The bZIP transcription factor HapX is regulated at multiple levels to control iron homeostasis in Aspergillus fumigatus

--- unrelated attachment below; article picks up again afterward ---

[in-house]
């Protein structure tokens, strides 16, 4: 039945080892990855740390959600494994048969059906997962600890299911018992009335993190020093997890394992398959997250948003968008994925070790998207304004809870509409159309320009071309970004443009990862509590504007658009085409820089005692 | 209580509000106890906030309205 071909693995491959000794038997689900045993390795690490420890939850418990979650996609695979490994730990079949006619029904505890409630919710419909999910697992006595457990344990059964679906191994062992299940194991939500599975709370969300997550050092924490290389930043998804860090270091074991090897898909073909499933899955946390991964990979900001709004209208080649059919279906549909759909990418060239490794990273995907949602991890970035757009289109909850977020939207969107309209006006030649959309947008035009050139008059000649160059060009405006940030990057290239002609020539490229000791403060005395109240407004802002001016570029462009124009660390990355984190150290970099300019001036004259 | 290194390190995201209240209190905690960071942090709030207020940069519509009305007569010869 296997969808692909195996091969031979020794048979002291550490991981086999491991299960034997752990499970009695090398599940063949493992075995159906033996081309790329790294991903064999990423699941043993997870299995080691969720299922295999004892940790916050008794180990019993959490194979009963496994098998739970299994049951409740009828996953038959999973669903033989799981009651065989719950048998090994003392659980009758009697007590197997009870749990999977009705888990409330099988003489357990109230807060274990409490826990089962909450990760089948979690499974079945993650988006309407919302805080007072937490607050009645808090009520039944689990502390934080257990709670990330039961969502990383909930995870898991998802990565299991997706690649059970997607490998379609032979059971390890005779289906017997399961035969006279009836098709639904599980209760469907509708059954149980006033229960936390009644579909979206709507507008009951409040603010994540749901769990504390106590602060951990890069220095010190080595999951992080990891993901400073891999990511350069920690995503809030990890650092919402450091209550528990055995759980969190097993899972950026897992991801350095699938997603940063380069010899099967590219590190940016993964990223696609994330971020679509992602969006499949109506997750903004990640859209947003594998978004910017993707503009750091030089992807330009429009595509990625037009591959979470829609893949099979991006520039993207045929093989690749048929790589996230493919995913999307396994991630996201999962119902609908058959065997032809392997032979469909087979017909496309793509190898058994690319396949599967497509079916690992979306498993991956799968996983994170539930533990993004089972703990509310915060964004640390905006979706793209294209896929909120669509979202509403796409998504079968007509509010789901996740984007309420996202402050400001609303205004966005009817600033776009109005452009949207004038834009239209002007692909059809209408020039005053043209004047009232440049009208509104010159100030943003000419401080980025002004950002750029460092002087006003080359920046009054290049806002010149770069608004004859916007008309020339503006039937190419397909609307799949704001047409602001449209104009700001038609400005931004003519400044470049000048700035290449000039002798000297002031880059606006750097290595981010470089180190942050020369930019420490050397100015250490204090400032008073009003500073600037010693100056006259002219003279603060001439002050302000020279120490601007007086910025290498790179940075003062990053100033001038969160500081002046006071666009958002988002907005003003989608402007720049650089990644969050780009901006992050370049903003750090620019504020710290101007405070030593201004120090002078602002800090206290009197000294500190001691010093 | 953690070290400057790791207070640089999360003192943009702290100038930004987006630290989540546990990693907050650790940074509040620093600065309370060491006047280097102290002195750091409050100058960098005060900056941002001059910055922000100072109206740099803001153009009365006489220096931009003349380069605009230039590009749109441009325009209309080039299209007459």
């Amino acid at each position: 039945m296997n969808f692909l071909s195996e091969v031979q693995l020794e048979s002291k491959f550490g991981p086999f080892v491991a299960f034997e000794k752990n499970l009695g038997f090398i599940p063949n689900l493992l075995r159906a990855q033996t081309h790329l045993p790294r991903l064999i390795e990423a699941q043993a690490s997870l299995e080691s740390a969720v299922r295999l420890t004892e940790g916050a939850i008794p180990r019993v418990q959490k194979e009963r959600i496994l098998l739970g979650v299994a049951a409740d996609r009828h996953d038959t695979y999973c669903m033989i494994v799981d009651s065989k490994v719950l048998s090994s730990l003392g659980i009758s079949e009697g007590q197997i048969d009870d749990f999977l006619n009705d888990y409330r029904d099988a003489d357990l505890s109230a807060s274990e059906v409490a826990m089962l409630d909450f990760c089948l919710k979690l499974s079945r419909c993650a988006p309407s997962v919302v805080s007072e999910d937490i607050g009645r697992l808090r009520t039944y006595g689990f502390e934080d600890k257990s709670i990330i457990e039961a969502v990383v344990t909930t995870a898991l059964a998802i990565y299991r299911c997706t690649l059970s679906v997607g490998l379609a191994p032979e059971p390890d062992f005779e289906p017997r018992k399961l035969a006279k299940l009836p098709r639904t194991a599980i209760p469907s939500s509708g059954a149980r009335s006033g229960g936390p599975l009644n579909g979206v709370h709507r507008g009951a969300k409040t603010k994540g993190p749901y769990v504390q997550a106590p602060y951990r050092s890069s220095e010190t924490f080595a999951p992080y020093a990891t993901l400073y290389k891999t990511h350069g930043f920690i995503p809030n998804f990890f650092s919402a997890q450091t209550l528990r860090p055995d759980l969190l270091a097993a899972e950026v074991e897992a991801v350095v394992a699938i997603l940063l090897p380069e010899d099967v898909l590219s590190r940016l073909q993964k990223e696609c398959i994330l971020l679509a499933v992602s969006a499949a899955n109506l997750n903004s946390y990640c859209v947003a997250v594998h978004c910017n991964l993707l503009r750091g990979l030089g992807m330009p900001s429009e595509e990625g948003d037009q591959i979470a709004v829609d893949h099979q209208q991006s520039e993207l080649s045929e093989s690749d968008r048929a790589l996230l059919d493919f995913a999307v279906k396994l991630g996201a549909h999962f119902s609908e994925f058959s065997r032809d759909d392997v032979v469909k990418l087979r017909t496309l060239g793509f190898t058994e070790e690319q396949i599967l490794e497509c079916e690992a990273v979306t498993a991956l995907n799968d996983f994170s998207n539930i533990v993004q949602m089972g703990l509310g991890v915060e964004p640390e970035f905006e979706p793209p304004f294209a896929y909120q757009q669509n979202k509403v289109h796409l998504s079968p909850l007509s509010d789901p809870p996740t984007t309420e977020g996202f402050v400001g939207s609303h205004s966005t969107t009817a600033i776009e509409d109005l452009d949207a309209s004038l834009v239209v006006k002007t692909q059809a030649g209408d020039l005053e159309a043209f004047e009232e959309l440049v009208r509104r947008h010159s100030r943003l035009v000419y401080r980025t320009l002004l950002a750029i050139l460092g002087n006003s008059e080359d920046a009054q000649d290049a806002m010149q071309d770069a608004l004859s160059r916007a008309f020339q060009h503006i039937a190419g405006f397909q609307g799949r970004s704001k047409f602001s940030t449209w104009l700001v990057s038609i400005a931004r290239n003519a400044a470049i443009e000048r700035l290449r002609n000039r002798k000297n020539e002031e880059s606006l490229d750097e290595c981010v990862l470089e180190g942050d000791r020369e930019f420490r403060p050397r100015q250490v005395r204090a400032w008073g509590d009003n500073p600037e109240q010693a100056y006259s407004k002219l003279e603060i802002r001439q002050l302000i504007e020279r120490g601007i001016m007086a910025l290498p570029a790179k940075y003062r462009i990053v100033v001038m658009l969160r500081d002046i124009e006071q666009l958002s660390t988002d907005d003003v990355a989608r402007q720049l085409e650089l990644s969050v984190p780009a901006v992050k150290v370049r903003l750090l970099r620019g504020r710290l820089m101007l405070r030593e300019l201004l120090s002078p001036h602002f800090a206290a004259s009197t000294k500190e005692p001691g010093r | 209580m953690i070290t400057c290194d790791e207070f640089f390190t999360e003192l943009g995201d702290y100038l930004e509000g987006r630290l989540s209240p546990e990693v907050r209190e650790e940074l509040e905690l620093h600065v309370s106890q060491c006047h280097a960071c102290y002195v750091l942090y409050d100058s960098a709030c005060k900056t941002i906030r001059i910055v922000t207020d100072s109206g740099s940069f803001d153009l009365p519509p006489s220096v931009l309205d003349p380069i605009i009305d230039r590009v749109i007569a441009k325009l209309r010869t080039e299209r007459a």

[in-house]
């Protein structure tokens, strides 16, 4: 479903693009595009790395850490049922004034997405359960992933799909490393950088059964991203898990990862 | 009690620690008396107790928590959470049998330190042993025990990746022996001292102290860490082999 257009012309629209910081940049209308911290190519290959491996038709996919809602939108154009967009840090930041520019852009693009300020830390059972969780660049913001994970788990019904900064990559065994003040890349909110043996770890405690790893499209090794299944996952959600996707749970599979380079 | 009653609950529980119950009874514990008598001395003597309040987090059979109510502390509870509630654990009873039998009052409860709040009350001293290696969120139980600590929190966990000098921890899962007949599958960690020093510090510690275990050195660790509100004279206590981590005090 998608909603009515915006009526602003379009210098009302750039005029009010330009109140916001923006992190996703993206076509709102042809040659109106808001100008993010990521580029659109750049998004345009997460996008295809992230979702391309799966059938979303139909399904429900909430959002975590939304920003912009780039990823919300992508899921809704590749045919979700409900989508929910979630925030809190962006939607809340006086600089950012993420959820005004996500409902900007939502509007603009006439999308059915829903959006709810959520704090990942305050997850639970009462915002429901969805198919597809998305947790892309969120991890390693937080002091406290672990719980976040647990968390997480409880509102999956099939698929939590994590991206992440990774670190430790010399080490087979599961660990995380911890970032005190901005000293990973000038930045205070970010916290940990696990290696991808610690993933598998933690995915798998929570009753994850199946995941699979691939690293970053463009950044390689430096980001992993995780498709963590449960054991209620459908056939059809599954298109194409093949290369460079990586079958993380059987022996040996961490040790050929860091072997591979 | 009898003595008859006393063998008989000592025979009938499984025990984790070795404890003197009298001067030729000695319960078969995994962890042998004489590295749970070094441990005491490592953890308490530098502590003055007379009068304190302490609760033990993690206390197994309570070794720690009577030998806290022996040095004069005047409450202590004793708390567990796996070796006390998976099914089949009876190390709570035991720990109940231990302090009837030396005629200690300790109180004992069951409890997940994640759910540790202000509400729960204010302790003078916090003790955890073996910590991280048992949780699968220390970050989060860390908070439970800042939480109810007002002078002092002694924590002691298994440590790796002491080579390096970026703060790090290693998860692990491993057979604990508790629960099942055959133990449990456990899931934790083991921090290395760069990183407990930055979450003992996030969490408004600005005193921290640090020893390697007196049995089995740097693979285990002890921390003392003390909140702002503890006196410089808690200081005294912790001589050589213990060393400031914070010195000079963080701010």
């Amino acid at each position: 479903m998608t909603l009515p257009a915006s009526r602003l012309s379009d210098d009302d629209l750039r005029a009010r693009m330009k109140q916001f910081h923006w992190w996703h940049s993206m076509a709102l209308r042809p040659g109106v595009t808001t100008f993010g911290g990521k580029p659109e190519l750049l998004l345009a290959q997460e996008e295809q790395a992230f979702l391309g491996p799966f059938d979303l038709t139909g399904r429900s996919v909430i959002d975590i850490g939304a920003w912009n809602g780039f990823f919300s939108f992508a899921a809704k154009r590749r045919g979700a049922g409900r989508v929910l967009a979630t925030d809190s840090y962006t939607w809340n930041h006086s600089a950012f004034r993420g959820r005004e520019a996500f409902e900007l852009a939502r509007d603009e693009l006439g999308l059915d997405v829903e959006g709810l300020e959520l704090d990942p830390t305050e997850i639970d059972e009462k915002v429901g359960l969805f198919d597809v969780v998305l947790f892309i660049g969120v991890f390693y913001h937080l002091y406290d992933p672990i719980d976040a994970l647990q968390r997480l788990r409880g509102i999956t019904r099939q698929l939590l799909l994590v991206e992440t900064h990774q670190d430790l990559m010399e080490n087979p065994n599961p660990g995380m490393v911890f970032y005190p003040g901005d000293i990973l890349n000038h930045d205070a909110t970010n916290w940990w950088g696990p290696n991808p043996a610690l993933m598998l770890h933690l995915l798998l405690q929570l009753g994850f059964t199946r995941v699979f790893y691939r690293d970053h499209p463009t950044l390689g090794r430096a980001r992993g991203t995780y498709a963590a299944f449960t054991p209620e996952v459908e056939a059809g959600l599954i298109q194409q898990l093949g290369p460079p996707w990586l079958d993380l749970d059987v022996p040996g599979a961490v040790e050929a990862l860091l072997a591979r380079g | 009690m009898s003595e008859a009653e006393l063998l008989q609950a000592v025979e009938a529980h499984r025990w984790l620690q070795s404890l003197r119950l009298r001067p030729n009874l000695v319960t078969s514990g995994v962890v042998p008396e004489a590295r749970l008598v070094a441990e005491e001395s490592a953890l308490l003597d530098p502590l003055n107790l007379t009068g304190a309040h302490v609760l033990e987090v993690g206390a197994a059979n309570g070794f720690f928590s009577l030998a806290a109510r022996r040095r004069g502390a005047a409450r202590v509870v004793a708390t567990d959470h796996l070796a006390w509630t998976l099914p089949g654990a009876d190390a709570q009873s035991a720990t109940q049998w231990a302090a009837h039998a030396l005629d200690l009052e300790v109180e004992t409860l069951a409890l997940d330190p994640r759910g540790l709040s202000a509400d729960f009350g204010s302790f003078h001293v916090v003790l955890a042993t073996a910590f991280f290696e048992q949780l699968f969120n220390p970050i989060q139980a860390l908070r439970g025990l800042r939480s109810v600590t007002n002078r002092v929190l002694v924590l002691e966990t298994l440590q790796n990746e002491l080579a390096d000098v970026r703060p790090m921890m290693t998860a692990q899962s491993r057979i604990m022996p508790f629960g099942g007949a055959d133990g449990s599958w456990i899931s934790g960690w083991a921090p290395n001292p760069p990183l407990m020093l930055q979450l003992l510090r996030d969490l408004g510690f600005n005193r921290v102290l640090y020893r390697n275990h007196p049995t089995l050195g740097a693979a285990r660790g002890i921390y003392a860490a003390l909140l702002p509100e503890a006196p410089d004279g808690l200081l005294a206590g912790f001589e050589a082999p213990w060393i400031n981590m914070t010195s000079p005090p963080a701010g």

HapX is a bZIP transcription factor required for maintenance of iron homeostasis in filamentous fungi. HapX-mediated adaptation to iron-limiting conditions was shown to be crucial for virulence of several fungal species in animal and plant hosts, including the pathogenicity of the opportunistic human pathogen Aspergillus fumigatus in animal models for aspergillosis. The differences in iron homeostasis-maintaining mechanisms between fungi and mammals might serve to improve therapy and diagnosis of fungal infections. Previously, expression of hapX was shown to be repressed by iron at the transcriptional level, partially dependent on the GATA factor SreA. Here we show that HapX protein stability is very low during iron starvation and decreases dramatically during a shift from iron depleted to iron-replete conditions, while siderophore biosynthetic enzymes appear to be quite stable. Immunoprecipitation followed by MS/MS analysis identified several phosphorylation sites in HapX and site-directed mutagenesis identified one phosphorylation site that determined the HapX protein stability. Additionally, our studies demonstrate that iron also controls the stability of hapX mRNA. Taken together, our results show that expression of hapX is subject to indicate that regulation of HapX is subject to multiple levels of control in Aspergillus fumigatus.